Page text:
A new study published in Science Translational Medicine by a team of international scientists from Imperial College London, the University of California and the University of Florida suggests that they infect mosquitoes with a natural bacteria that prevents the virus from replicating in mosquitoes and losing the ability to transmit the virus,media reported.
Dengue fever is a viral infection that infects more than 100 million people each year. According to the latest estimates, about half of the world’s population is considered to be at risk. In some cases, it can lead to a life-threatening disease called haemorrhagic fever, which is the leading cause of death and serious illness among children in some Asian and Latin American countries.
To do this, the team created the first-ever global map of the intensity of dengue transmission, which measures how easy it is to spread dengue from person to person.
Previous studies have shown that mosquitoes infected with Wolbachia do not transmit dengue fever because bacteria prevent the virus from replicating inside insects, which is found in about 60 percent of insect species.
As a result, in a strictly controlled trial, the researchers were able to selectively infect dengue-carrying mosquitoes (Aedes aegypti mosquitoes) by using Wolpaella and release them to areas infected with dengue fever.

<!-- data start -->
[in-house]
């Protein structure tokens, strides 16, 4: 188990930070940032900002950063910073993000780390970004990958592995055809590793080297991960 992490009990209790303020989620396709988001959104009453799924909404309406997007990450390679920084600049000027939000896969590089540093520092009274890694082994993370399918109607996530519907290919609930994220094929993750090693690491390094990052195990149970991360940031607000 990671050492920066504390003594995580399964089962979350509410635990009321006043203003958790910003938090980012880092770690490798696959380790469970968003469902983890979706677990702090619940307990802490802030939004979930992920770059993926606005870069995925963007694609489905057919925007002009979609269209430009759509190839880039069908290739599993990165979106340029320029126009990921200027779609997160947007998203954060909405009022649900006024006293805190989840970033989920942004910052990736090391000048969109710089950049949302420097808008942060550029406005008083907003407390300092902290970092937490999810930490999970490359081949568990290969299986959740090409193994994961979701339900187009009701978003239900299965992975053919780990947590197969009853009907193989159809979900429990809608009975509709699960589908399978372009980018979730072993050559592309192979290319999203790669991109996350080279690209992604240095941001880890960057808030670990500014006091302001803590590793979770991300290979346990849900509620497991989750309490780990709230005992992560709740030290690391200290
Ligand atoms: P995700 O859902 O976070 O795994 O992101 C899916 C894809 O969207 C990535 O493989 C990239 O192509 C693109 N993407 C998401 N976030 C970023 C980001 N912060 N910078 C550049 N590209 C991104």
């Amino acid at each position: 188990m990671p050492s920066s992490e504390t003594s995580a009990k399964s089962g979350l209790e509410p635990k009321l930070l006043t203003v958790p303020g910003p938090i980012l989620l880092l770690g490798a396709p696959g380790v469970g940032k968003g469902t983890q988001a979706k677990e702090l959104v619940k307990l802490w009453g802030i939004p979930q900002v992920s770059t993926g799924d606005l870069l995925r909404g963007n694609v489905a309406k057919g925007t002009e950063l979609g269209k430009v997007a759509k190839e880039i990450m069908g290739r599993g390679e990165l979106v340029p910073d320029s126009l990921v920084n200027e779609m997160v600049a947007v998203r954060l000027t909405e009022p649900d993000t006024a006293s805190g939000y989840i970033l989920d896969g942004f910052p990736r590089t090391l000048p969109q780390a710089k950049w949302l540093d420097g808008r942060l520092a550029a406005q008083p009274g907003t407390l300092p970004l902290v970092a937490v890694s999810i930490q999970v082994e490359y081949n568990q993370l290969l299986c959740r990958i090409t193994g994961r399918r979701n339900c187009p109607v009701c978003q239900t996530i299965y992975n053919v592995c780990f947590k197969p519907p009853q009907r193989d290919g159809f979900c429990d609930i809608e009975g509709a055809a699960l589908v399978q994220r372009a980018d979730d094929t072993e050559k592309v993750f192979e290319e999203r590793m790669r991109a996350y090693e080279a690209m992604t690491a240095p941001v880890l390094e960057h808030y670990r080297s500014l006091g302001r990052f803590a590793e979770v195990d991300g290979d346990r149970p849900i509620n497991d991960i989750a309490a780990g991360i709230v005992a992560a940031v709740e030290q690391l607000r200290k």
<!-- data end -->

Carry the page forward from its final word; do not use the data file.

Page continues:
The results showed that mosquitoes carrying Wolbachia did not pose a threat to animals or humans in the released areas, and that the release of these modified mosquitoes in areas severely affected by dengue reduced by 70 percent.
The researchers also simulated the effectiveness of the Sanofi Pastad vaccine in all dengue-affected areas and found that the number of dengue cases could be reduced by only 30 percent. This is because the vaccine only reduces the likelihood of serious illness, but does not stop the spread of the virus.
Using data from laboratory and mathematical models, scientists predicted through their maps that this method could even eliminate almost all cases of dengue fever. But the scientists also stressthat that this must be further confirmed in larger trials.